Ancestral Notes

My Family History blog

Happy Loyalist Day! My Loyalist Ancestors

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My Loyalist ancestors came from Tryon County, New York, Bucks County, Pennsylvania and western New Jersey.
The Haines family came from Germany and were living in Johnstown, in the Mohawk Valley when they had to make a choice, follow the crowd or do what’s right. They chose the latter and endured the wrath of the rebels. The able-bodied men were mustered into John Butler’s Corp of Rangers which later became known as Butler’s Rangers. Mrs. Joseph Haines, Sr. (her name is not known) stayed home with the four younger children until 1781 when the family went to Lachine, Quebec with the Rangers. They stayed there for about four years until they were granted land in the Home District. They were granted land in Grantham Twp., and purchased a mill on the Humber River in 1801 which stayed in the family for decades.
The Doan family, descending from early arrivals to Plymouth Colony, came from Bucks County, Pennsylvania and western New Jersey to the Niagara area after the war, some branded traitors and escaping rebel justice, others, being Quakers, called Loyalists for refusing to take up arms or pay taxes for religious reasons. Titus Doan, Sr. and Deborah Willson Doan were members of the Black Creek meeting after arrival in Upper Canada. They came with other members of the Willson family from western New Jersey and settled in the Humberstone Twp. and Crowland Twp. area and some are still living there to this day.
My great-grandfather, John Haines, aka John Hines, grandson of Nathaniel Haines, U.E., and son of Benjamin Haines, S.U.E., was born in Niagara Twp. in 1844. He married in 1872, Harriet F. Doan, great-great-granddaughter of Titus Doan, Sr. and Deborah Willson Doan, born in Dec. 1854 in Ohio, immigrated in Jan. 1855, daughter of Linus and Hannah Doan, living in Crowland Twp., in Welland and lived there for a few years before relocating to Elgin Cty., and then to Essex Cty. about 1895.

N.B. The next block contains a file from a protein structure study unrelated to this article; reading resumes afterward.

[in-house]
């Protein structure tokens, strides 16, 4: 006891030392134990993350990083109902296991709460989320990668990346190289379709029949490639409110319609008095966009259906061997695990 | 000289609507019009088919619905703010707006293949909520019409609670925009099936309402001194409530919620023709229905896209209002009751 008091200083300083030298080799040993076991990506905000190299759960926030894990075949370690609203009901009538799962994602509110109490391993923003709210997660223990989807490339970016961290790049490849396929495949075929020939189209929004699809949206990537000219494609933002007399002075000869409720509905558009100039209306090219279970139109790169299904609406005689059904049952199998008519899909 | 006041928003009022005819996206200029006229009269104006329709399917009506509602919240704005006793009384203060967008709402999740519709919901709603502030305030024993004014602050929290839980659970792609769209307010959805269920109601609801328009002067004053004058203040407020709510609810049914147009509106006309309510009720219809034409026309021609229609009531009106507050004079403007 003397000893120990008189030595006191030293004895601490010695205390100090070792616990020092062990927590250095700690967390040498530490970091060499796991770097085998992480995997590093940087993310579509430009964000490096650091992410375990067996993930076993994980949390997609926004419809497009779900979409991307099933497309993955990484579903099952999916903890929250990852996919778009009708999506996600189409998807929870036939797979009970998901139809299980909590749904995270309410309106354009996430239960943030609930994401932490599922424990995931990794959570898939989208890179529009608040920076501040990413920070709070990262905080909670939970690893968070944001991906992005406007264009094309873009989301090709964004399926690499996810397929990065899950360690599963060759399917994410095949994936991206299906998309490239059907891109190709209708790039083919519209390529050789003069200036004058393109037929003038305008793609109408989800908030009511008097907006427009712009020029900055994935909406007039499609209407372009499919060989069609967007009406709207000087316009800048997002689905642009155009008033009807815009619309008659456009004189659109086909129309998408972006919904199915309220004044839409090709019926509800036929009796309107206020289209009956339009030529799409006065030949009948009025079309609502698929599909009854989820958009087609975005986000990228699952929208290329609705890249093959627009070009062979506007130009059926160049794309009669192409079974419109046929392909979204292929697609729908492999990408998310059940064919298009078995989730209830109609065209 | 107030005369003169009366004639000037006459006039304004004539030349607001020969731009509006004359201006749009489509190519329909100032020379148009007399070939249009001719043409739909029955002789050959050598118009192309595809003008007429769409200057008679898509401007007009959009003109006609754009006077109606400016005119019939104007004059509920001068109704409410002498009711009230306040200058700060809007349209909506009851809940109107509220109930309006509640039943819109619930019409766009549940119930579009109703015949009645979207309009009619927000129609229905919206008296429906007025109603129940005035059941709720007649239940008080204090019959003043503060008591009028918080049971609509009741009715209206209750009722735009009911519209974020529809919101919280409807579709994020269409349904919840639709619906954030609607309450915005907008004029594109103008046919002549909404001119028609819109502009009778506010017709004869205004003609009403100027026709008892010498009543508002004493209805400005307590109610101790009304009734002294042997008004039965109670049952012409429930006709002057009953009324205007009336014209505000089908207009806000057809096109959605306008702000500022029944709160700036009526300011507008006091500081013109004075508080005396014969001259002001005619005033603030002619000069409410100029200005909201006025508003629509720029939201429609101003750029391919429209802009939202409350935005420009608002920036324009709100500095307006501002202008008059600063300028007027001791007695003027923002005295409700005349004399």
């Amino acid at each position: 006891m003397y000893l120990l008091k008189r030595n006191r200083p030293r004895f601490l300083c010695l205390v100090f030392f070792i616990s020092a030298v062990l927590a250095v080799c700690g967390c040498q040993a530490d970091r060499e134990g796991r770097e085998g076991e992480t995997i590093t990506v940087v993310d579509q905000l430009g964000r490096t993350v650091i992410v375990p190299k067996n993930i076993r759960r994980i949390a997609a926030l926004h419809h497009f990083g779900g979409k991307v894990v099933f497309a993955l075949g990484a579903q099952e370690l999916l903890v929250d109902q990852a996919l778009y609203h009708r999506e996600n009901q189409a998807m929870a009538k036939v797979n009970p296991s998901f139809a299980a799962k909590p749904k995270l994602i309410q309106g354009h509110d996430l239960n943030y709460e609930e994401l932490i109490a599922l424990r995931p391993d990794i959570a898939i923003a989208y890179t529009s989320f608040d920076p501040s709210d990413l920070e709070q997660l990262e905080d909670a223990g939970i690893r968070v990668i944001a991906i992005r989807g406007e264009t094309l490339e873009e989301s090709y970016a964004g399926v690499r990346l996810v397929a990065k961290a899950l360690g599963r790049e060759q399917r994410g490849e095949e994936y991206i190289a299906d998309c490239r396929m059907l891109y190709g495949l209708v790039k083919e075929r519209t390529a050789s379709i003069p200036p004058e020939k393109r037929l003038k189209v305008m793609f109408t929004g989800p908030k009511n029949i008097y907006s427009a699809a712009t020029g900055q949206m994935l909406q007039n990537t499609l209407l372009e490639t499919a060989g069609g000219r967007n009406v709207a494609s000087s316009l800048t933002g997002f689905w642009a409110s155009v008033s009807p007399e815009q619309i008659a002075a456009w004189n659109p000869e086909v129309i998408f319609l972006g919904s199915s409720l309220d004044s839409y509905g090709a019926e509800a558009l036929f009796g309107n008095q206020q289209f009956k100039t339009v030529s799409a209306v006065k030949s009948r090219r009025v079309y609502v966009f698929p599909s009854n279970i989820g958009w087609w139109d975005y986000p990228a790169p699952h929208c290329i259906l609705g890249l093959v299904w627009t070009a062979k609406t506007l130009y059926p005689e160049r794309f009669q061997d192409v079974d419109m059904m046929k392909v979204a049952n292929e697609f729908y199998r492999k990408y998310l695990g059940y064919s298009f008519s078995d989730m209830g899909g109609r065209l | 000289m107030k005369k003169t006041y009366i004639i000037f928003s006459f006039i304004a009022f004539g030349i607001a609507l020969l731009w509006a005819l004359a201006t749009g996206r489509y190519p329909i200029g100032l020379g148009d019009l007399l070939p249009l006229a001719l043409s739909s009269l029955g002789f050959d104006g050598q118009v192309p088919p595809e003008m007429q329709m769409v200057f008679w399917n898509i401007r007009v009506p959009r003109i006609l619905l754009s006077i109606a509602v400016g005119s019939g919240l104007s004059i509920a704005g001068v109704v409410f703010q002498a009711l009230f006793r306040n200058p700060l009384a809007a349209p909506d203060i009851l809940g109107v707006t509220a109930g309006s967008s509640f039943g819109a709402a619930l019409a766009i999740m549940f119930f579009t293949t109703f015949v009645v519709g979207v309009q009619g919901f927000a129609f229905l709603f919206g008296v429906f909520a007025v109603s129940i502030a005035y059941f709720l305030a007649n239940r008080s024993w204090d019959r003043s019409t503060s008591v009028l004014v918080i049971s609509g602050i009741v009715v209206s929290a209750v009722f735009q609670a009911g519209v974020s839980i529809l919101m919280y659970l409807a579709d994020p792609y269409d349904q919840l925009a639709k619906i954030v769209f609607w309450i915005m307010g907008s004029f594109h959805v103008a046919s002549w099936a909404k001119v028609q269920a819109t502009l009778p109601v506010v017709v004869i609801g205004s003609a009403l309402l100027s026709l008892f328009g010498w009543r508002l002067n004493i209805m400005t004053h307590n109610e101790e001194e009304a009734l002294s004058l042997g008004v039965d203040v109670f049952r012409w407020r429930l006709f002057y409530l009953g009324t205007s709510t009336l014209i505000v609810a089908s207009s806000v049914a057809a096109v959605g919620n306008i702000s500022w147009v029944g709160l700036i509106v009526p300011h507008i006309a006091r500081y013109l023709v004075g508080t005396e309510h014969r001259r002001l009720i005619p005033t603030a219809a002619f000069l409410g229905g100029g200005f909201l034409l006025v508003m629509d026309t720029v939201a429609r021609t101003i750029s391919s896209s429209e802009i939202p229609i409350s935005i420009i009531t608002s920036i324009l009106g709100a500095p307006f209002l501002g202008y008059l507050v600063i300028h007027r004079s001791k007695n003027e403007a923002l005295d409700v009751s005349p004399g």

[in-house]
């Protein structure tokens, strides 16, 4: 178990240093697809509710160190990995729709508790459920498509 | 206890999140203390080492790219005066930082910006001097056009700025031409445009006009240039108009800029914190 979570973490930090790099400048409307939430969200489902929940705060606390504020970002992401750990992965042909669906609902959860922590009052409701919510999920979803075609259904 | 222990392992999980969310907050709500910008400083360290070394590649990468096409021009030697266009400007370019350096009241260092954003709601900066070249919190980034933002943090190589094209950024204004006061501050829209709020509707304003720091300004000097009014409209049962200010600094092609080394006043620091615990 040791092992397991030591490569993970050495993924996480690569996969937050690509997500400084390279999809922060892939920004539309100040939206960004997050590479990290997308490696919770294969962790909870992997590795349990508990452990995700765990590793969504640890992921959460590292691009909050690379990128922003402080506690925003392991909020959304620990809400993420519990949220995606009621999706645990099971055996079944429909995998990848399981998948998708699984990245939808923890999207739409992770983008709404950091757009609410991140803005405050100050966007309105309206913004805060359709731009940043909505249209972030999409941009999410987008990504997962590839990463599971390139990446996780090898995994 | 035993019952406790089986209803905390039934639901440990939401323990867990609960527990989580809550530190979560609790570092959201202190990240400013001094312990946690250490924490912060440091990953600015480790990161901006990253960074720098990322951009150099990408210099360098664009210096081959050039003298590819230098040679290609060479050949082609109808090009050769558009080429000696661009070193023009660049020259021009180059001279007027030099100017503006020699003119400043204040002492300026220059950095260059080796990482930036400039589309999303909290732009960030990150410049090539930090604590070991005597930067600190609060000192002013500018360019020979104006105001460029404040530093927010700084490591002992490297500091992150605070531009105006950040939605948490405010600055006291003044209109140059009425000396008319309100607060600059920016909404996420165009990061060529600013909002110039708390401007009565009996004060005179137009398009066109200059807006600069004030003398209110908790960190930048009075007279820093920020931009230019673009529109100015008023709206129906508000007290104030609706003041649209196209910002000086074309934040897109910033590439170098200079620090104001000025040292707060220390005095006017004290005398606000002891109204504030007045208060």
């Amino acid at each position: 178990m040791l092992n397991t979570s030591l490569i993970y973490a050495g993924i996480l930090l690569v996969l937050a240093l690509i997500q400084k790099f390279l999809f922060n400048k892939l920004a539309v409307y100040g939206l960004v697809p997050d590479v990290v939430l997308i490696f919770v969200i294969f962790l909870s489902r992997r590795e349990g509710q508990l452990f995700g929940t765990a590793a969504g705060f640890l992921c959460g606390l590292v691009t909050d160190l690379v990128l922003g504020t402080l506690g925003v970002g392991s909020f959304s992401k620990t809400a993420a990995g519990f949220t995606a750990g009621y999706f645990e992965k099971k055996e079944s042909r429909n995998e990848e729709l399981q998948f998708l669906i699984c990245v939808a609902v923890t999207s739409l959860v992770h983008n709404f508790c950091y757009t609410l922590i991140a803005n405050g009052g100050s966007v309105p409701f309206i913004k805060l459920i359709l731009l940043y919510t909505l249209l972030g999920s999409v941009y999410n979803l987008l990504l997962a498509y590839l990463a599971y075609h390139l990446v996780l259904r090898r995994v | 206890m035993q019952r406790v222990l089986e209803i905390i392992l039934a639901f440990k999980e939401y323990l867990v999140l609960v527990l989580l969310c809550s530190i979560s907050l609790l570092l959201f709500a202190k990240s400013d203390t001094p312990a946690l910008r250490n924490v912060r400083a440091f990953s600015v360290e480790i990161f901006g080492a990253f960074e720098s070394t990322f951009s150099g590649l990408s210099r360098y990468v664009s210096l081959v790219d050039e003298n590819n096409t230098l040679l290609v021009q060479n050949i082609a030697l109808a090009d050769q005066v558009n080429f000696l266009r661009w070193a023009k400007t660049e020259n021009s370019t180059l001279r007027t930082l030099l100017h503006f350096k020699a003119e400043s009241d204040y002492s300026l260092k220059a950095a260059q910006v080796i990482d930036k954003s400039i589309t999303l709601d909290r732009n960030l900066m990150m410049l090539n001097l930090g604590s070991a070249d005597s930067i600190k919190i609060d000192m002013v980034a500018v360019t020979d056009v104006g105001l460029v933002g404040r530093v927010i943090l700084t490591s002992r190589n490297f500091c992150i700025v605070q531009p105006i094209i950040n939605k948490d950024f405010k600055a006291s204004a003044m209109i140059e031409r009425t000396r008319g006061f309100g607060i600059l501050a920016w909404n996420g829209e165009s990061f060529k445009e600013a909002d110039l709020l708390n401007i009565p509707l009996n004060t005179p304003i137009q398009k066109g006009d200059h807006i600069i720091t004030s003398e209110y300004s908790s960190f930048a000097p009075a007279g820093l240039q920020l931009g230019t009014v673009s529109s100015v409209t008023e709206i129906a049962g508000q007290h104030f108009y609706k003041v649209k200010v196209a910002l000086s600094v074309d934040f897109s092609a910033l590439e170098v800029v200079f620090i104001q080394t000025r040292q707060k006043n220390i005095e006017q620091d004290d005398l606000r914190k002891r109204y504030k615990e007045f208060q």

John Hines & Harriet Doan Hines grave, Woodslee, Ontario.

My husband’s Loyalist ancestors came from the Mohawk Valley and Albany, New York. His 4th great-grandfather, Myndert (Minor) Bradt, U.E., was a private in the Butler’s Rangers, and several of his relatives served in the Rangers as well.

Minor Bradt and Eliza Bradt grave, Dunnville, Ontario

Filed under: Family Files, Genealogy, Loyalists, Special Events, , , , ,

Benjamin Haines, SUE

Benjamin Haines, my great-great-grandfather, was born in Niagara about 1802, son of Nathaniel and Lydia ____ Haines. He married Sarah Elizabeth Freisman, born about 1816 in Niagara, about 1835 in Niagara. Benjamin Haines received an Order in Council as a son of a United Empire Loyalist in November of 1836 and received a grant of land in March of 1837. Benjamin and Sarah Haines lived in Niagara Twp., Lincoln County and raised their family of seven sons and one daughter. They relocated to Aldborough Twp., Elgin County where Benjamin died about 1886, and Sarah in 1892. The whereabouts of Benjamin’s grave is not known, but Sarah is buried in the Rodney Cemetery, Elgin county.

Their children are:

i. Peter, born in 1835, died Mar. 5, 1880
ii. Edward born in 1838, died Sept. 30, 1904
iii. Joseph, born Nov. 1, 1842
iv. John, born Feb. 24, 1844, died Mar. 13, 1932
v. George, born May 3, 1845,did Nov. 21, 1921
vi. James Wiliam, born Oct. 17, 1846, died Apr. 1, 1907
vii. Robert, born Jan. 6, 1848
viii. Adeline, born Feb. 28, 1851

(James, 27? and Jane, 10 is listed in 1881 census, haven’t found any further records on Jane)

Order In Council, 1836

1851 Niagara Census

1881 Elgin county census
1891 Elgin County census
Sarah E. Haines death

Filed under: Family Files, Genealogy, Haines/Hines, Loyalists, ,

September 2019
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